Karen Minkel of the Walton Family Foundation was among those who talked at Friday's groundbreaking ceremony about TheatreSquared, the region's only professional theatre company.

Construction on the region’s 50,000 square-foot, two-venue facility, designed by international design award recipients Marvel Architects and Charcoalblue, will begin immediately and continue through 2019. The new theatre will be located at 477 W. Spring St.

The public phase of the Our Next Stage Campaign will be led by a committee of volunteer civic leaders, including Ted Belden, Leslie Belden, Kirk Thompson, Brett Burch, Joel Carver, Lynn Carver, Carolyn Cole, Nick Cole, Denise Garner, Hershey Garner, Susan Hall, Orville Hall, Greg Lee, Hannah Lee, Scott Price, Shizuko Price, Margaret Rutherford, Dick Rutherford, Judy Schwab, Bill Schwab, Todd Simmons, Shelley Simmons, Tod Yeslow, Jackie Telfair and Jenifer Tucker.

TheatreSquared’s home will unite two state-of-the-art theatres, the company’s first dedicated rehearsal space, staff offices, education and community space, on-site design and building workshops, eight dedicated guest artist apartments and outdoor public spaces at three levels. There will also be an open-all-day café/bar.

Plans for Northwest Arkansas’ permanent regional theatre began to take form in 2015, when a special community task force recommended launching an exploratory process toward building a new home for TheatreSquared. TheatreSquared that fall won an Our Town grant from the National Endowment for the Arts and was selected as an inaugural participant in the Walton Family Foundation’s Northwest Arkansas Design Excellence Program. The program provides financial support to develop space for public purposes, with funds earmarked for all phases of design work.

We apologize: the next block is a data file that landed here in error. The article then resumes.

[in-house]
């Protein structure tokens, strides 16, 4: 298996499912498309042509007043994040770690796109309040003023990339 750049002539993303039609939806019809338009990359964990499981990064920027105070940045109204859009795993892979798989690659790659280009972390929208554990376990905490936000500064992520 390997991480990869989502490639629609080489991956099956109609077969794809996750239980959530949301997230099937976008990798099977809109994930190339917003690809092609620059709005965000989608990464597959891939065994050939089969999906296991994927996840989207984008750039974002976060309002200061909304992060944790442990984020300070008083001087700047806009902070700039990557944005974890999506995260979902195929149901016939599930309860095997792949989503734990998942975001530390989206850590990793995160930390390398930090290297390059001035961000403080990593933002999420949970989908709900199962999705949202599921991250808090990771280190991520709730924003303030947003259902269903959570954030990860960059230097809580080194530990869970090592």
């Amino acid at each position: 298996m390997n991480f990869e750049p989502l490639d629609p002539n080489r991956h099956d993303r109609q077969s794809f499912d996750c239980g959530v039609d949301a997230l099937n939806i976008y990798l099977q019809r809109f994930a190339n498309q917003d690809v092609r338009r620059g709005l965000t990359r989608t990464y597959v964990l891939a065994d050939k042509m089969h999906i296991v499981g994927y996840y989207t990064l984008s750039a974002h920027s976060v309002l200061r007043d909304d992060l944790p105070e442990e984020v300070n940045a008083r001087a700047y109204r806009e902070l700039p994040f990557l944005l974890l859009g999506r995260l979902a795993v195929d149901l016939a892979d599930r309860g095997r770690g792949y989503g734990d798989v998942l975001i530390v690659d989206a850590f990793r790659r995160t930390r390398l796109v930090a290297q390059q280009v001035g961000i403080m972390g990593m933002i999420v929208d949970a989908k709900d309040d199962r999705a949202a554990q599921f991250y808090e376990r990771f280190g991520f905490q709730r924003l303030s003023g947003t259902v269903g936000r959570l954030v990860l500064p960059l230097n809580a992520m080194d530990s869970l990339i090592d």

In 2016, the Fayetteville City Council voted to approve a 100-year lease on a downtown site directly across from the theatre's current venue at Walton Arts Center's Nadine Baum Studios. The site is steps from Dickson Street and not far from  the Fayetteville Public Library, the downtown Square, and the University of Arkansas campus.

In 2017, the Fayetteville City Council responded to a $12.5 million commitment from the Walton Family Foundation with a $3.1 million commitment toward the project, followed by a $3 million commitment from the Fayetteville Advertising and Promotions Commission.

TheatreSquared created a detailed website with design images and the TheatreSquared backstory.

Council Hires Nelson Peacock as President and CEO

Arkansas native Nelson Peacock will lead one of Northwest Arkansas’ leading nonprofit organizations.

Peacock takes over as the Northwest Arkansas Council’s president and CEO, starting in July. Nick Hobbs and other members of the Council’s search committee announced his hiring at a press conference today.

Nick Hobbs, the chairman of a Northwest Arkansas Council search committee, announces the hiring of Nelson Peacock as the Council's new president and CEO. The announcement was made at a news conference today.

Nick Hobbs, the chairman of a Northwest Arkansas Council search committee, announces the hiring of Nelson Peacock as the Council's new president and CEO. The announcement was made at a news conference today.